Returning to your spiritual roots, on this Friday edition of Something Good. The first thing you’ll notice about the book of First Chronicles is that it contains a rather long genealogical record. The writer knew just how critical it was for the people of God to understand their past, so that they might return to right relationship with God.
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How can an entire nation return to God? One repentant soul at a time. The book of Second Kings is partially a tale of Israel’s rebellion against God. The nation first becomes divided into two kingdoms. For most of that four hundred year period, with very few exceptions, both kingdoms did evil in the sight of the Lord. And ultimately, Israel was taken into captivity. Ron takes us back to this period in Israel’s history next, as he continues his teaching series, “Route 66: The Ultimate Road Trip Through The Bible.”
God is not mocked. As a man sows he also shall reap. It’s true of individuals. It’s also true of nations. Well, after the reign of King Solomon, and partly due to the latter stages of his reign, the nation of Israel divided into two kingdoms, and with few exceptions, every king, and by extension, the inhabitants themselves, did evil in the sight of the Lord. What are some practical applications for us today? Find out next, as Ron continues his teaching series, “Route 66: The Ultimate Road Trip Through The Bible.”
Solomon was the wisest man who ever lived other than Jesus. But in his old age, he made some foolish choices. Find out what happened next, on this Tuesday edition of Something Good. Today, Ron takes us once again to the book of First Kings, and to some of the decisions that ultimately led to Israel becoming a divided nation.
A kingdom divided against itself cannot stand. When Jesus spoke those words, He was referring to Satan’s kingdom in hell. But He could just have easily been talking about any earthly kingdom, including ancient Israel. Today ,Ron takes us to the book of First Kings, a time in Israel’s history when it was inching ever so closely to a divided kingdom, although the Israelites didn’t know it yet.
He committed adultery and murder, then tried to cover it up. And yet he was still called a man after God’s own heart. You may be asking, how is this possible? How can someone who fell so badly be called a man after God’s own heart. Answers come your way next, as Ron continues his teaching series, “Route 66: The Ultimate Road Trip Through The Bible.”
What does it mean to be a man, or a woman, after God’s own heart? Well, King David was called a man after God’s own heart. And it was God Himself who said so. Why did the Lord describe him this way? How does a person after God’s own heart behave? For answers, stay with us now as Ron continues his teaching series, “Route 66: The Ultimate Road Trip Through the Bible.”
Have you ever found yourself at a moral crossroads, temptation to the left, truth to the right? Well, Israel found itself at just such a crossroads. At a time when God was their king, they asked for, in fact they demanded, a human king. Ron takes us to the story of Israel’s turning point next, as he continues his teaching series, “Route 66: The Ultimate Road Trip Through the Bible.”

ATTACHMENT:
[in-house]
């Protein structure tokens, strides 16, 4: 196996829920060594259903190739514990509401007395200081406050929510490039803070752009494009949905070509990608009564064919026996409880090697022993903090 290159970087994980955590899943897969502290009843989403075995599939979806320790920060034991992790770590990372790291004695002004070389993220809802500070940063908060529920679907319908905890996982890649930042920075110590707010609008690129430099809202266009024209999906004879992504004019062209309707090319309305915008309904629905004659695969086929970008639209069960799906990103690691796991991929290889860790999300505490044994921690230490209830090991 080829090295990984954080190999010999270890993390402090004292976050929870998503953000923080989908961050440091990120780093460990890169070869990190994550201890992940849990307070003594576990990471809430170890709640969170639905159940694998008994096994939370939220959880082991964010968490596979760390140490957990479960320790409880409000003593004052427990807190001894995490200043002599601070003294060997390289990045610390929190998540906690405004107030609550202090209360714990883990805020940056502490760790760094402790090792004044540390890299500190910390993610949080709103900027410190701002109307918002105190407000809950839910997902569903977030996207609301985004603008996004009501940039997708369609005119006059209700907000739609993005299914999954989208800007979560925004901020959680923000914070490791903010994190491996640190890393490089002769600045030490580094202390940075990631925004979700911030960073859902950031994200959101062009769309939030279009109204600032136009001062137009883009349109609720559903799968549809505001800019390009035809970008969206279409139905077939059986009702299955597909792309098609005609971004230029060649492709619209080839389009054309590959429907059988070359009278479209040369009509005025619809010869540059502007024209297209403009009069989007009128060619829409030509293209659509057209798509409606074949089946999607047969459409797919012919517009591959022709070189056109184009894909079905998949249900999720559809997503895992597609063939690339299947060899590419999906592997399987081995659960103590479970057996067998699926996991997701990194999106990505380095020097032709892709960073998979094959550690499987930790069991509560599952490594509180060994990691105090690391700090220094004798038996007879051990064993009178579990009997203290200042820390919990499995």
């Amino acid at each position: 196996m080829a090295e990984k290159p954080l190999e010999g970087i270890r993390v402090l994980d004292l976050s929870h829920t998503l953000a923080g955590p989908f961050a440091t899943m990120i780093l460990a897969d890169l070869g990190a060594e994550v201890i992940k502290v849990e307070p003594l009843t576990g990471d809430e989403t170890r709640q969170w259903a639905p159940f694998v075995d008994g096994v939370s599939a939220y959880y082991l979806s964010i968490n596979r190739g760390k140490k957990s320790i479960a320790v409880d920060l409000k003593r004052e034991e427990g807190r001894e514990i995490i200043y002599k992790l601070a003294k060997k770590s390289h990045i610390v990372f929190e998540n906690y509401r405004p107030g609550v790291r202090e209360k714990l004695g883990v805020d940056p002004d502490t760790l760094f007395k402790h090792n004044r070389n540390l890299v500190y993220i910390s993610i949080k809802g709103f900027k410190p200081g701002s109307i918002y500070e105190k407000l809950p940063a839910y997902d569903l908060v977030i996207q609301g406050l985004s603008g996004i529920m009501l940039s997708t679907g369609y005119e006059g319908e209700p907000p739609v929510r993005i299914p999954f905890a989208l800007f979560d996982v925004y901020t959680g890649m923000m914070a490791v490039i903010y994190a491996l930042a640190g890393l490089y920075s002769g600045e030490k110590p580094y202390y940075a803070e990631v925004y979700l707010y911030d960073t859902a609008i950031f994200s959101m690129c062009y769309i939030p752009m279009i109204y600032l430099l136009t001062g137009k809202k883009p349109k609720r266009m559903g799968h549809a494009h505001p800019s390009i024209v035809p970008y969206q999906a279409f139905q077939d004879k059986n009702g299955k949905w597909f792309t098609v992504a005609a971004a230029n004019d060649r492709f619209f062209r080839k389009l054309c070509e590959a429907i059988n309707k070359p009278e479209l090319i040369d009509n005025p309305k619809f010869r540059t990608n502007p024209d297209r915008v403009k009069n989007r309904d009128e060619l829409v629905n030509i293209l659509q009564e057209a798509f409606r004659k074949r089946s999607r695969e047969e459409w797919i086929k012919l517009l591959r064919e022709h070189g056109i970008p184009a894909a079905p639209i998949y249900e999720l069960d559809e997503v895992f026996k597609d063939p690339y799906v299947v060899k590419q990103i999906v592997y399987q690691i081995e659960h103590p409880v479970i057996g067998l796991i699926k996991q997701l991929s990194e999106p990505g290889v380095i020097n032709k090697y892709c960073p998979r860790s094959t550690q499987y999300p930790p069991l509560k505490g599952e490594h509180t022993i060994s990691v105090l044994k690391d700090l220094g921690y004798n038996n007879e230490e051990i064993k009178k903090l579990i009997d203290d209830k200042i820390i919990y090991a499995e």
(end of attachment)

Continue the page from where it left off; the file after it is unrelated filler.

When making decisions about how you will live your life, do you follow the rebellious crowd, or the risen Christ? People and even entire nations have at times abandoned the Christian principles they once held dear. America has done it. So, too, did Israel, when it asked God to step down as their king so that they could anoint a human king. That story comes your way next, as Ron continues his teaching series, “Route 66: The Ultimate Road Trip Through The Bible.”
When is a fairy tale not a fairy tale? Find out next, on this Monday edition of Something Good radio. Today, Ron takes us once again to the book of Ruth. It’s a story of romance, redemption and true love. It reads much like a fairy tale, except in this case, it actually happened. And it points to an even greater love story, that between Christ and the church.
A picture inside a picture, on this Friday edition of Something Good. Today, Ron takes us to the book of Ruth, a story of romance and redemption that gives us a beautiful illustration of a bigger picture, which is God’s redemption of all those who believe in Christ.
The book of Judges is a story of rebellion, confession and deliverance, and it is told over and over again. Seven times in fact, seven consecutive generations of Israelites who kept repeating the same mistakes as the generation before. Ron takes us back to ancient Israel today, as he continues his teaching series, “Route 66: The Ultimate Road Trip Through The Bible.”
Those who do not learn from history are doomed to repeat it. Well, shortly after the death of Joshua, the Israelites, who were living in the Promised Land, begin to rebel against God. In fact, for seven generations, or about three hundred and fifty years, Israel repeated these cycles of disobedience. Each generation falling into the same patterns as the one before. Today, Ron takes us to the book of Judges to talk us through some of this early history of Israel, and explain how it still applies to us today.
The Promised Land wasn’t merely there for Israel to take. It was there for Israel to keep. Find out how this applies to you, on this Tuesday edition of Something Good. Today, Ron reminds us that in Christ, we all of us have gained access to the Promised Land. We take possession of it by faith, and we keep possession of it by faith.